Pleading to audition: Brenda Meaney as Vanda, Henry Clarke as Thomas
Photos by Kevin Berne
Thunder roars and lightning flashes as the translucent curtain rises on David Ives' Venus in Fur in ACT's Geary Theater. The atmosphere is spooky. Moments later the mood takes a 180-degree turn, as banks of fluorescent lights reveal the locale to be a drab, sterile room whose only occupant is a young man babbling hilarious frustrations to his fiancée via cell phone.
The transformation offers a fleeting suggestion of the stream of reversals that will follow in the play's 90 minutes of broad comedy, intense drama and sizzling sexuality. Driving the humor, drama and sex, which often occur simultaneously, is Ives' erudite and tantalizing exploration of the dynamics of power on many levels.
The man on the phone is a dramatist/director named Thomas, whose irritation stems from his failure to find an actress to fit the pivotal role in his new play. Having auditioned dozens of performers, he bemoans the dearth of "sexy-slash-articulate young women with some classical training and a particle of brain in their skulls."
And suddenly, amid more thunder and lightning, another would-be star bursts into the room, dripping wet, shaking a battered umbrella, spouting obscenities and radiating brassiness. She says her name is Vanda, which happens to be the name of the character she wants to play; she peels off her raincoat to reveal a carefully chosen audition costume, most strikingly a black bustier and studded dog collar.
Vanda gets her tryout, joins playwright Thomas in reading his script.
Thomas's new script has the same name as Ives' Tony-winning play: Venus in Fur. The young playwright tells of adapting it from an 1870 novel of almost the same name, Leopold von Sacher-Masoch's Venus in Furs. The novel, a once-controversial examination of sexual obsession, is the one work that history has preserved from the author's prodigious output. It has also preserved his name in the dictionary, in the word "masochism."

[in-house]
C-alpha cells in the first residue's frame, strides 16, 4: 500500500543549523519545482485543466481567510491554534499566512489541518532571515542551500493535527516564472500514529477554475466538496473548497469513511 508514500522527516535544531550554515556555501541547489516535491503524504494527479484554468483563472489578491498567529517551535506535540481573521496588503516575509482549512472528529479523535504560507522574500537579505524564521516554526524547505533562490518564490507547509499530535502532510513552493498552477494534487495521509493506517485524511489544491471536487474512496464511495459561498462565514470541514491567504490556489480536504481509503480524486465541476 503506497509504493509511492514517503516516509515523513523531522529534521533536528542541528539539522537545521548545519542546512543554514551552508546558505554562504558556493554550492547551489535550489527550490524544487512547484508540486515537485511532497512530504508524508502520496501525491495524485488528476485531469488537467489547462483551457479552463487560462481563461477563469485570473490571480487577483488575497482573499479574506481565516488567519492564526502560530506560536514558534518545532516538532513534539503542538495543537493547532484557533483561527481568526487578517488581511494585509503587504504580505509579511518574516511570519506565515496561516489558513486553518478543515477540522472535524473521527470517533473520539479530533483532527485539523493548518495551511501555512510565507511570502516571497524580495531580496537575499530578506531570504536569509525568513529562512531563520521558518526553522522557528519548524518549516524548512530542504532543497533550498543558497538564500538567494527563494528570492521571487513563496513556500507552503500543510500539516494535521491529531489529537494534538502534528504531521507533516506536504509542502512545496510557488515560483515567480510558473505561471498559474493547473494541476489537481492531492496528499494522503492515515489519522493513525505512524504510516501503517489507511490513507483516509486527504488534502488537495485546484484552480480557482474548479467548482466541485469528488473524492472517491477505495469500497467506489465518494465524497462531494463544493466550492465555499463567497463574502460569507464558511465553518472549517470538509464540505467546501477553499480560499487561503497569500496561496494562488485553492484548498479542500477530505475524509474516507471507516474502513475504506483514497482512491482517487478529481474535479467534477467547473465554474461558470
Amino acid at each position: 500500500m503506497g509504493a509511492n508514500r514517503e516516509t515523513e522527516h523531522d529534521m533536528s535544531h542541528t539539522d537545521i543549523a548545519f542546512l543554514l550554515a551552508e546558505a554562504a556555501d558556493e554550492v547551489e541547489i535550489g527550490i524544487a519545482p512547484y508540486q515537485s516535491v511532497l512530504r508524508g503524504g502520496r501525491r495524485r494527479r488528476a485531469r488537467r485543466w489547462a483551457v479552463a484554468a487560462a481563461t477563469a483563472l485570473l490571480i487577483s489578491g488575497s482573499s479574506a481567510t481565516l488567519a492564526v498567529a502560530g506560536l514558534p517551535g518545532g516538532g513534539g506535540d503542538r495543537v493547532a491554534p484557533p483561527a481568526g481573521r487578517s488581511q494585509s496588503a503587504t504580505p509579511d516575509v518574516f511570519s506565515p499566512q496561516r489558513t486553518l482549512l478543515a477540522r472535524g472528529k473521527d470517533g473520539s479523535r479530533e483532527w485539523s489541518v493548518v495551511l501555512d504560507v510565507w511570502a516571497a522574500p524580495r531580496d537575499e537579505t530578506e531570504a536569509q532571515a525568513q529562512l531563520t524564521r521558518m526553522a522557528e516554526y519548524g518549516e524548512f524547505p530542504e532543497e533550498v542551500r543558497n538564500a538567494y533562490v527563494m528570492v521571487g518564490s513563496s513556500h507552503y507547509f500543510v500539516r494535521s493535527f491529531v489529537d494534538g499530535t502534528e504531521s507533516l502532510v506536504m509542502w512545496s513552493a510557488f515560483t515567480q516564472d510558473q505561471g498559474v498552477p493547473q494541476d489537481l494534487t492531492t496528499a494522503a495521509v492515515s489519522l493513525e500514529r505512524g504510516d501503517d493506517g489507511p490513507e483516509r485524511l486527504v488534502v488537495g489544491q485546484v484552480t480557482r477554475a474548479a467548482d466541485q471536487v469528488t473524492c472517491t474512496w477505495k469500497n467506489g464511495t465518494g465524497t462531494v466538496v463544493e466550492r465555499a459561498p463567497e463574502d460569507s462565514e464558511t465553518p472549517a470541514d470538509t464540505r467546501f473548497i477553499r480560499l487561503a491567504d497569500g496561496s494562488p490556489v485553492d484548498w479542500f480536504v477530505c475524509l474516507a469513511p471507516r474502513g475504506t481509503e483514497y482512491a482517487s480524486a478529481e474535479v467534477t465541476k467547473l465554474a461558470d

Vanda's high-energy appeals leave Thomas unmoved, and seemingly repelled by her garish display of sexiness. She's too late, he insists repeatedly; she should come back for the next round of auditions.
With that clash of wills, the the contest for dominance is joined.
Vanda wins round one; pleading, cajoling and flattering until Thomas succumbs, not only allowing her to audition but also agreeing to read the role opposite her. Tryouts don't usually work that way: Directors normally sit back and observe while auditioners work with hired actors.
He gets far more than he could have expected and far more than Vanda chooses to explain. She not only pulls out a well-thumbed copy of the script, acquired in some unknown way, but reads it with unexpected polish. The crudity of Vanda the actress dissolves into the sophistication of Vanda the character, a poised and worldly European of the 19th century.
Words give way to action as the audition takes an unexpected turn.
But she goes beyond reading and filling the author's vision of his creation. Vanda questions that vision, sometimes fiercely; she challenges Thomas's understanding of women, of power, of his own dramatic imagery. She sizzles as the voluptuous dominatrix that the script requires, then transforms the role in a grand coup de theatre that explodes into the supernatural. And into puzzles that kept viewers buzzing as they exited on opening night.
Working under Casey Stangl's thoughtful but restrained direction, Henry Clarke and Brenda Meaney fill their roles superbly on two levels: as a director and a performer, working professionally, and as characters in the play-within-the play. Where they fall short is in the failure to suggest any entanglement between the Thomas and Vanda as "real" personalities.
The result is a production that is compelling from start to finish, bristling with humor and sensuality, but essentially cerebral. Had the erotic elements extended into a more personal dimension, its emotional impact would have been far greater. Bit it's still a terrific piece of theater.
Venus in Fur runs through April 13 in ACT's Geary Theater, 415 Geary St., San Francisco. Tickets cost $20-$120, from 415-749-2228 or www.act-sf.org